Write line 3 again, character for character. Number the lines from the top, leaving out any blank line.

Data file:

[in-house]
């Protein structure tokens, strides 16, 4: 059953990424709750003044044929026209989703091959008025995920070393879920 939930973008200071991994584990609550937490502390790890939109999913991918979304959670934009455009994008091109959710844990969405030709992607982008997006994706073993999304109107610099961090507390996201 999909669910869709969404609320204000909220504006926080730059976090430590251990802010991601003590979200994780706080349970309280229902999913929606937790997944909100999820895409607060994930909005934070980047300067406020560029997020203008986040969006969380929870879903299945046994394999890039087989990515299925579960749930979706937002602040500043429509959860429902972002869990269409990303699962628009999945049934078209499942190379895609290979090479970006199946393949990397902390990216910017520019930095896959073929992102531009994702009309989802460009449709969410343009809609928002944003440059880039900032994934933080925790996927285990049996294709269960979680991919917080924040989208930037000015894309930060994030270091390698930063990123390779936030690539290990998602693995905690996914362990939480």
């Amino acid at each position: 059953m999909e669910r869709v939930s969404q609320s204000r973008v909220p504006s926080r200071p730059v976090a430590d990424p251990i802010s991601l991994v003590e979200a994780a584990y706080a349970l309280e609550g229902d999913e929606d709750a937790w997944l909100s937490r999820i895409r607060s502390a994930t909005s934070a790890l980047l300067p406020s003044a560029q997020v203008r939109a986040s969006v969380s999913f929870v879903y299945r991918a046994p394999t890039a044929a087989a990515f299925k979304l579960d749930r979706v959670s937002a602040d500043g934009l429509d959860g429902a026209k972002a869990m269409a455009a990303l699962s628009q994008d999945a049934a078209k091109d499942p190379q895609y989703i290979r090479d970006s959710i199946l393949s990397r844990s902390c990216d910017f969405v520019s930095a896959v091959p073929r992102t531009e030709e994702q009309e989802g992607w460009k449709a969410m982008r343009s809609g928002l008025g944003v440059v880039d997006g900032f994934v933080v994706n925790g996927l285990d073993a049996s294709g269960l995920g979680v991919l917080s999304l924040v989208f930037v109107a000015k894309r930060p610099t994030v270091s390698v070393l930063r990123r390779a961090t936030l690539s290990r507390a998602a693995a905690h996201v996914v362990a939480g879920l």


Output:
């Amino acid at each position: 059953m999909e669910r869709v939930s969404q609320s204000r973008v909220p504006s926080r200071p730059v976090a430590d990424p251990i802010s991601l991994v003590e979200a994780a584990y706080a349970l309280e609550g229902d999913e929606d709750a937790w997944l909100s937490r999820i895409r607060s502390a994930t909005s934070a790890l980047l300067p406020s003044a560029q997020v203008r939109a986040s969006v969380s999913f929870v879903y299945r991918a046994p394999t890039a044929a087989a990515f299925k979304l579960d749930r979706v959670s937002a602040d500043g934009l429509d959860g429902a026209k972002a869990m269409a455009a990303l699962s628009q994008d999945a049934a078209k091109d499942p190379q895609y989703i290979r090479d970006s959710i199946l393949s990397r844990s902390c990216d910017f969405v520019s930095a896959v091959p073929r992102t531009e030709e994702q009309e989802g992607w460009k449709a969410m982008r343009s809609g928002l008025g944003v440059v880039d997006g900032f994934v933080v994706n925790g996927l285990d073993a049996s294709g269960l995920g979680v991919l917080s999304l924040v989208f930037v109107a000015k894309r930060p610099t994030v270091s390698v070393l930063r990123r390779a961090t936030l690539s290990r507390a998602a693995a905690h996201v996914v362990a939480g879920l």